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Desperate Adidas Turns Back to Kanye After Cutting Ties Causes Revenue Projections to Plunge

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Adidas may have cut ties with Kanye West over an anti-Semitic tweet, but it’s hoping that doesn’t mean the company can’t still profit from the controversial rapper’s designs.

Adidas severed its business relationship with West, who now goes simply by Ye, on Oct. 25 over unspecified “disputes,” which apparently came to a head after the entertainer’s Twitter account was suspended for a tweet that violated the platform’s guidelines.

West had tweeted on Oct. 8 that he was “going death con 3 on JEWISH PEOPLE,” according to Insider. Gap and Balenciaga also dropped their agreements with West after the tweet, as did the talent agency that had represented him.

Adidas, however, still hopes to profit from West’s designs, even if his name will no longer be attached to them.

“We own all the IP, we own all the designs, we own all the versions and new colorways, so it’s our IP, it’s our product,” the German sporting-goods giant’s CFO Harm Ohlmeyer told The Wall Street Journal. “We believe there are interesting things coming to fruition in ‘23, that’s what we’re working through.”

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Ohlmeyer said the company didn’t have the rights to the Yeezy name, but planned to profit from what it did own — which was pretty much everything else related to the deal.

The company still had some Yeezy-branded merchandise, but hadn’t yet decided what to do with it, he said.

In a news release Wednesday, Adidas predicted that its total net revenue for 2022 would be about half of what it had estimated only three years earlier. In those three weeks, however, the deal with West ended, which cut about $250 million from their expected income.

“This amount differs from the preliminary figure published on October 20, 2022, due to negative tax implications in the third quarter related to the company’s decision to terminate the adidas Yeezy partnership,” the company’s statement said.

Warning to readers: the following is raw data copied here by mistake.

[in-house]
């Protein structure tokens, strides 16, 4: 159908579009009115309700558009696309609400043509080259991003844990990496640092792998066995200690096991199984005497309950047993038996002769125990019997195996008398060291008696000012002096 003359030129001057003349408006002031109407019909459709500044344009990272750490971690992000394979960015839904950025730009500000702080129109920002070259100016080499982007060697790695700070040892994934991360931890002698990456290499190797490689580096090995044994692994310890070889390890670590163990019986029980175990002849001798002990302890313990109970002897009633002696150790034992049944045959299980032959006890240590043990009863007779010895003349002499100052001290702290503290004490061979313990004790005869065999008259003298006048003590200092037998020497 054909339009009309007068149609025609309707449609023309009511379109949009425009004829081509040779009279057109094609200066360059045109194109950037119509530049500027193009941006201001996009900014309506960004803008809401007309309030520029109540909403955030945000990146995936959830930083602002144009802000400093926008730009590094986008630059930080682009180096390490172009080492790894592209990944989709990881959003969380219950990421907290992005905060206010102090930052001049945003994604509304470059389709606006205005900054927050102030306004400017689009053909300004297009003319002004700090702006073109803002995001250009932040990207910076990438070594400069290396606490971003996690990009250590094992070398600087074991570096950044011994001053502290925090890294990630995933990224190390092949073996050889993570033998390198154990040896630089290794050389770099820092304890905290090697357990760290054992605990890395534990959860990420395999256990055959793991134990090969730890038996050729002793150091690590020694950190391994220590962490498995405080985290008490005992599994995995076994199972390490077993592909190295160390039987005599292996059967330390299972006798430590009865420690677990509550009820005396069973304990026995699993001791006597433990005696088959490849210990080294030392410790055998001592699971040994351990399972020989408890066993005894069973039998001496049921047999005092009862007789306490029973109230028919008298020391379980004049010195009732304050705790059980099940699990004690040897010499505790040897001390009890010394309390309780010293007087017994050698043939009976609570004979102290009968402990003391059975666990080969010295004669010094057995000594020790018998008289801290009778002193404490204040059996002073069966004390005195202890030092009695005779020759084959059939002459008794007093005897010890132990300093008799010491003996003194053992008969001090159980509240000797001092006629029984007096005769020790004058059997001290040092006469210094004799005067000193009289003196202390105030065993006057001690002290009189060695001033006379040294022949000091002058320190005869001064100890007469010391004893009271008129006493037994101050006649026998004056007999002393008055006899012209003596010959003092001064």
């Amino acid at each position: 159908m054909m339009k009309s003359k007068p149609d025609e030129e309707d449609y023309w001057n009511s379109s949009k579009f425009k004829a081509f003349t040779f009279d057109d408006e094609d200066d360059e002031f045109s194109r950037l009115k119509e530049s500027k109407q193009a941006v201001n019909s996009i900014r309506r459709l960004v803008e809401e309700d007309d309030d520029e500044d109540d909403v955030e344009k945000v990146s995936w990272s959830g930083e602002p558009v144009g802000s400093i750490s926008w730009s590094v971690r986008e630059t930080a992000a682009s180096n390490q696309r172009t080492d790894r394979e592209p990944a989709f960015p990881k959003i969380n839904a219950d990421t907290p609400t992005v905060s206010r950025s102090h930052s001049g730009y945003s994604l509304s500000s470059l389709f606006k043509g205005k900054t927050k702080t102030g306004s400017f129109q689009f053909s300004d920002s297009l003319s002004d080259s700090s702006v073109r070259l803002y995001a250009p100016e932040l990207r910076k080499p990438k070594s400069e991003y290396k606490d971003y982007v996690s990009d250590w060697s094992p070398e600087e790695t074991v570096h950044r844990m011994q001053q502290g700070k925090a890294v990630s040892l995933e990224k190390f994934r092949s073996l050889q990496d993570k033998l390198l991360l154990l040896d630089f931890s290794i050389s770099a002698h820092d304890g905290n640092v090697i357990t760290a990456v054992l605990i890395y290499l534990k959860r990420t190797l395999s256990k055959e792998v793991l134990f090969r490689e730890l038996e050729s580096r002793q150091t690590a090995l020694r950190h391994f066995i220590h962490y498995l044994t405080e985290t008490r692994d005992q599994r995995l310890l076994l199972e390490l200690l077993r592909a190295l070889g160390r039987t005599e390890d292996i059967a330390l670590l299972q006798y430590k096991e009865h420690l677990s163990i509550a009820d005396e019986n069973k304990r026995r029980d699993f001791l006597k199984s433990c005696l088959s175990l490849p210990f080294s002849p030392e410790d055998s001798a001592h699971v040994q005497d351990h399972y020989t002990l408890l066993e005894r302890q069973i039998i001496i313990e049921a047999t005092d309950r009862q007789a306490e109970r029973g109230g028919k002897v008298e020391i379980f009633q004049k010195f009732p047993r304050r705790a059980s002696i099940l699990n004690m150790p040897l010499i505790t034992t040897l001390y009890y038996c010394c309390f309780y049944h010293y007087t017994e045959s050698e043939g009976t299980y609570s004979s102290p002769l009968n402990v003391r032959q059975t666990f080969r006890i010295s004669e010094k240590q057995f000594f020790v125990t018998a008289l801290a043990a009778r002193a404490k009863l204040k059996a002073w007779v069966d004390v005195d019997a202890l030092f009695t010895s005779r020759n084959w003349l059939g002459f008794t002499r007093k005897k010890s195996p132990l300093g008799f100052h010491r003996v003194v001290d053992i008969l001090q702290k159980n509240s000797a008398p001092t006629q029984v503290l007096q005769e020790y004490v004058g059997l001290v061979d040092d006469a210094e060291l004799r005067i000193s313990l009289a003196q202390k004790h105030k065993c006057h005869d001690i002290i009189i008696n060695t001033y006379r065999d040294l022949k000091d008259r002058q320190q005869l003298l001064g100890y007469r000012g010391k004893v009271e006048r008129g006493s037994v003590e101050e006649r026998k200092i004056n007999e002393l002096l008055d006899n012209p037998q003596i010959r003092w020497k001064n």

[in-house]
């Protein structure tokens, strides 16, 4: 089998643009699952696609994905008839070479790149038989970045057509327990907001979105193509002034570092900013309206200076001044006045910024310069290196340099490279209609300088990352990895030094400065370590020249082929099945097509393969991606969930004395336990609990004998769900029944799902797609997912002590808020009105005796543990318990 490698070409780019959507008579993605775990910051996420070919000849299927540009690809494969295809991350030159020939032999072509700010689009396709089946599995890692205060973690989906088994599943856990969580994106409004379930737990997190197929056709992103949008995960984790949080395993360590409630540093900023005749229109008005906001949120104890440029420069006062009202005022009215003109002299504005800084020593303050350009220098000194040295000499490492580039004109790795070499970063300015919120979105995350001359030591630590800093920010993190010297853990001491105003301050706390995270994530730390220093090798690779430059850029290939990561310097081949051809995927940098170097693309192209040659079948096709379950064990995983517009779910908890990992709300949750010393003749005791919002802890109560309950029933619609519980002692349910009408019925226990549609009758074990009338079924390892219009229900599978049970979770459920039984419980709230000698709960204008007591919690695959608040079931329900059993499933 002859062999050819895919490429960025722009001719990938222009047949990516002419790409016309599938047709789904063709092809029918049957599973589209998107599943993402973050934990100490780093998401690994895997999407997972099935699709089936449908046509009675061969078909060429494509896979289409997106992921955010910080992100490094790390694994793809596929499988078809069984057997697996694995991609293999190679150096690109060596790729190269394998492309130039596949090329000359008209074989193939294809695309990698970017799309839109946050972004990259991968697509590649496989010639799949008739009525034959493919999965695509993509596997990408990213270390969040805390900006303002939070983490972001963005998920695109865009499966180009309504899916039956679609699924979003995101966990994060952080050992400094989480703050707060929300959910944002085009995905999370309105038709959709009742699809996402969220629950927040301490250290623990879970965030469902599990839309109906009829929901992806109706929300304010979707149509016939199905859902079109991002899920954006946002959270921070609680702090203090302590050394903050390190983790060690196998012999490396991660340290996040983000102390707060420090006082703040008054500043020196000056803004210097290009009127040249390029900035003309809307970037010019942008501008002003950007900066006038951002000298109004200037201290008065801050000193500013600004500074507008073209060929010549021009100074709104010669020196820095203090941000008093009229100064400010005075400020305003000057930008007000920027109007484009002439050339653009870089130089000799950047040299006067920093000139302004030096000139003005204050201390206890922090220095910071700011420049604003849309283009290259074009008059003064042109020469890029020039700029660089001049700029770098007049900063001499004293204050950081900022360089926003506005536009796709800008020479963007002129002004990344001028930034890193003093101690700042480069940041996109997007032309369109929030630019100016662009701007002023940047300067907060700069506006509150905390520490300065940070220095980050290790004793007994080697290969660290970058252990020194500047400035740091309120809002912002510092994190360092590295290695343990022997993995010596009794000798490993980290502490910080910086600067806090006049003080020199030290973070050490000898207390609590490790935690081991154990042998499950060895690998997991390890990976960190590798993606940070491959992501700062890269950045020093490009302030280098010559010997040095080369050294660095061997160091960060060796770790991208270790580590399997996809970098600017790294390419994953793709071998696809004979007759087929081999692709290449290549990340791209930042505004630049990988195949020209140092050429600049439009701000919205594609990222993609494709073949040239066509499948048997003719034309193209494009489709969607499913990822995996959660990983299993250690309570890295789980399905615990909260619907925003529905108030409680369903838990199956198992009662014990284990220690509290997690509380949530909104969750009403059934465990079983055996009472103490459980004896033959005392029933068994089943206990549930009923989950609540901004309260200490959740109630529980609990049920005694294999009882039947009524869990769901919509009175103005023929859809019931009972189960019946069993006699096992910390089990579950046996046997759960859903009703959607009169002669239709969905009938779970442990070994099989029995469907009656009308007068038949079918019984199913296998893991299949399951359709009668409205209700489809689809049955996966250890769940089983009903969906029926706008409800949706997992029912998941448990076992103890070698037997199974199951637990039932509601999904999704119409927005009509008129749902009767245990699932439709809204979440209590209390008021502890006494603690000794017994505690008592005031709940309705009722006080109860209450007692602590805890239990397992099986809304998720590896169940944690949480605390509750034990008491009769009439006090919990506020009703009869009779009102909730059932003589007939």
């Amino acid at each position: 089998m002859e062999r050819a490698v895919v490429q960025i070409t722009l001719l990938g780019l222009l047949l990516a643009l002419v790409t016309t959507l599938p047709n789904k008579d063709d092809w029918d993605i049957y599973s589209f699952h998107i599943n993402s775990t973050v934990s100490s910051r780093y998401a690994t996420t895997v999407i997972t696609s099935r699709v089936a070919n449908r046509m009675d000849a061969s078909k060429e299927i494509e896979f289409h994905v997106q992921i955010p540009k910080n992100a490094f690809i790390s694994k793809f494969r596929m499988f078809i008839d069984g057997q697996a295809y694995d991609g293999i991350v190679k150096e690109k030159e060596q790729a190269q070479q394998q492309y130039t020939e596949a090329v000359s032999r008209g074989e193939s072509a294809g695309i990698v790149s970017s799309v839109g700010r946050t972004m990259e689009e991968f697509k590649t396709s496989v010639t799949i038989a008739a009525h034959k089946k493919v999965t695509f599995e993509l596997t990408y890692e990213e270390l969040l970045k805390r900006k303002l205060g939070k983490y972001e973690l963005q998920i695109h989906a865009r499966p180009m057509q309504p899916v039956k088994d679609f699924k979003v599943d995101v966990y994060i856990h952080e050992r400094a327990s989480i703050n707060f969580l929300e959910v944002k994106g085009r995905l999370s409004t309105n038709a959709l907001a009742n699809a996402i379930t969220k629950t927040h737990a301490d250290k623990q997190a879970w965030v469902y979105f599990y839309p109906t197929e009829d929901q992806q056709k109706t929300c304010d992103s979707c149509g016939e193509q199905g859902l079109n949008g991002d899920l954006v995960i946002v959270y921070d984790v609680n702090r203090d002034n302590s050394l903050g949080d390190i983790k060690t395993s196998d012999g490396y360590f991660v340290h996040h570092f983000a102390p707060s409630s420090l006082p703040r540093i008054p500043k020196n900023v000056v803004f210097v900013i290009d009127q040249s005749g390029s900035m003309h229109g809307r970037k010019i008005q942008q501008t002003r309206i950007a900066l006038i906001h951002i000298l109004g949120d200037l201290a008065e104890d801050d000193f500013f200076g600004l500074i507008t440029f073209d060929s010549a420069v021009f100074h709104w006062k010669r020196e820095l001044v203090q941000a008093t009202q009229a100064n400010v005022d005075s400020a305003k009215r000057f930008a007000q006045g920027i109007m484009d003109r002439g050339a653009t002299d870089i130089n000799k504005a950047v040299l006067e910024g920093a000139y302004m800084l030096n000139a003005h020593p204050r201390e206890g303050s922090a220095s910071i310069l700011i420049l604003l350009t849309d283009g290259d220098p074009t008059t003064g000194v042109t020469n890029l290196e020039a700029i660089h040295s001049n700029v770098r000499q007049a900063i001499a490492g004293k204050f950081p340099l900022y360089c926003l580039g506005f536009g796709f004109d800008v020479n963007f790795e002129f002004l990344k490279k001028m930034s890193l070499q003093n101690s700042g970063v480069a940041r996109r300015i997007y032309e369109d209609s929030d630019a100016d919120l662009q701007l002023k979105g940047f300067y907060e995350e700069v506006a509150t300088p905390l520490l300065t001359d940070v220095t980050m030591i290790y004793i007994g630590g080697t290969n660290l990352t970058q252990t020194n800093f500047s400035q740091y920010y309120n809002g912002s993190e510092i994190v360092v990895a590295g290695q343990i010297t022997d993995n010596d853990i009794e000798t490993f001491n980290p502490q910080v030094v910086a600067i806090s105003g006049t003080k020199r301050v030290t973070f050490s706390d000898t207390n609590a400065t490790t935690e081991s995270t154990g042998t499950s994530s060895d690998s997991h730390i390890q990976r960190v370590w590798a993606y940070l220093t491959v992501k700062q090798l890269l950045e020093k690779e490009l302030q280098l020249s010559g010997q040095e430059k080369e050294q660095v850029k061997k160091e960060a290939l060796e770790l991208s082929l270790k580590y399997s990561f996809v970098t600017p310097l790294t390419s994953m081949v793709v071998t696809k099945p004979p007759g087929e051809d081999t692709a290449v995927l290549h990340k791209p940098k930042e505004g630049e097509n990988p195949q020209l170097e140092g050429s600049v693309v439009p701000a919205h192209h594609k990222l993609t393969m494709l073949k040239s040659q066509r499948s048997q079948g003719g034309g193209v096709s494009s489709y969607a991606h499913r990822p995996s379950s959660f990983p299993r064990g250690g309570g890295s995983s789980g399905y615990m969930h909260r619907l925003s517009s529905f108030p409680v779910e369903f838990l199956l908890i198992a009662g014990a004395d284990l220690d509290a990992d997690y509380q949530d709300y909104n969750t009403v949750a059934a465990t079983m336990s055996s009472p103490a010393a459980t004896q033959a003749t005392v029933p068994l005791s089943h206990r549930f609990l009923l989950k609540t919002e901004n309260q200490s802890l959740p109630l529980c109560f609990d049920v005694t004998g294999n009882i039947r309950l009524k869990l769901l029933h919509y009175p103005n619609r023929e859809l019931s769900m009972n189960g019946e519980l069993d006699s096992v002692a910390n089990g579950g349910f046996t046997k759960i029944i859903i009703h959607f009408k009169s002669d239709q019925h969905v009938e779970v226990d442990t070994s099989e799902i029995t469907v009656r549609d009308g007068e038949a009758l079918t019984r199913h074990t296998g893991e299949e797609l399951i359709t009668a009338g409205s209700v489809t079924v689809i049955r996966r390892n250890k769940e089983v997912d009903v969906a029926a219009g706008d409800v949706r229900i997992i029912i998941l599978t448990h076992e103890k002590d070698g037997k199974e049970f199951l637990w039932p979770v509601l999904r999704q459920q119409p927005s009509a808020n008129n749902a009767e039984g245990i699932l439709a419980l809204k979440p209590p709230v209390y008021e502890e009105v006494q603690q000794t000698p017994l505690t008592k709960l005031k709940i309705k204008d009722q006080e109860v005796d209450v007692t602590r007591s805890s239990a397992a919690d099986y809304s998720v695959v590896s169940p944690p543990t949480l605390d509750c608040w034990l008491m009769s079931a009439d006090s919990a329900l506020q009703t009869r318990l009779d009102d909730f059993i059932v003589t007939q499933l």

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The Journal reported that Adidas had lowered its revenue predictions four times this year alone. It pulled out of Russia, has struggled to adjust to supply chain issues related to the pandemic, and is seeing lower sales overall from inflation-squeezed consumers.

“The market environment shifted at the beginning of September as consumer demand in Western markets slowed and traffic trends in Greater China further deteriorated. As a result, we saw a significant inventory buildup across the industry, leading to higher promotional activity during the remainder of the year which will increasingly weigh on our earnings,” Ohlmeyer was quoted as saying in the news release.

“We are encouraged by the enthusiasm for the upcoming FIFA World Cup which is already noticeable in our Football revenue growth. And in North America we are gearing up for an exciting upcoming basketball launch.”

West, a self-described Christian, has claimed that he cannot be anti-Semitic because he’s Jewish.

“The funny thing is I actually can’t be Anti Semitic because black people are actually Jew also,” he said. “You guys have toyed with me and tried to black ball anyone, whoever opposes your agenda.”

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In the subsequent backlash, numerous businesses and individuals — including celebrity trainer Harley Pasternak — cut ties with the rap and fashion mogul. The loss of his relationship with Adidas alone reportedly cost him $1.5 billion.

Many Twitter users expressed sympathy and support for Ye’s struggles before his account was suspended.

West said in mid-October, after being censored by both Twitter and Instagram, that he planned to acquire the social media platform Parler.

This article appeared originally on The Western Journal.

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